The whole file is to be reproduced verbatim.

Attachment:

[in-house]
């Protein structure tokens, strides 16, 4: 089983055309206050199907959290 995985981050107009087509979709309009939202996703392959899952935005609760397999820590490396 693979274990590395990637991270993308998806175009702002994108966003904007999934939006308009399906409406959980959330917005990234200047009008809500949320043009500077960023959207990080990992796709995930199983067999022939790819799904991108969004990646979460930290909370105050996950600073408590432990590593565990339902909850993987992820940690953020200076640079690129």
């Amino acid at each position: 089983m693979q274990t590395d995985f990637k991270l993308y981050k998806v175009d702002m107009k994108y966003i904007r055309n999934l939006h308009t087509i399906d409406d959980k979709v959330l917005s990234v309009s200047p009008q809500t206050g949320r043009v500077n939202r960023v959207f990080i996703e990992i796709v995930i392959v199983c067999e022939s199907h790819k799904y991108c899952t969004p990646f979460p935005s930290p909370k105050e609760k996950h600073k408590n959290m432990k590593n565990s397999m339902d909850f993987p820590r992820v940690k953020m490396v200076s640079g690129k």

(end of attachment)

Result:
[in-house]
């Protein structure tokens, strides 16, 4: 089983055309206050199907959290 995985981050107009087509979709309009939202996703392959899952935005609760397999820590490396 693979274990590395990637991270993308998806175009702002994108966003904007999934939006308009399906409406959980959330917005990234200047009008809500949320043009500077960023959207990080990992796709995930199983067999022939790819799904991108969004990646979460930290909370105050996950600073408590432990590593565990339902909850993987992820940690953020200076640079690129």
């Amino acid at each position: 089983m693979q274990t590395d995985f990637k991270l993308y981050k998806v175009d702002m107009k994108y966003i904007r055309n999934l939006h308009t087509i399906d409406d959980k979709v959330l917005s990234v309009s200047p009008q809500t206050g949320r043009v500077n939202r960023v959207f990080i996703e990992i796709v995930i392959v199983c067999e022939s199907h790819k799904y991108c899952t969004p990646f979460p935005s930290p909370k105050e609760k996950h600073k408590n959290m432990k590593n565990s397999m339902d909850f993987p820590r992820v940690k953020m490396v200076s640079g690129k």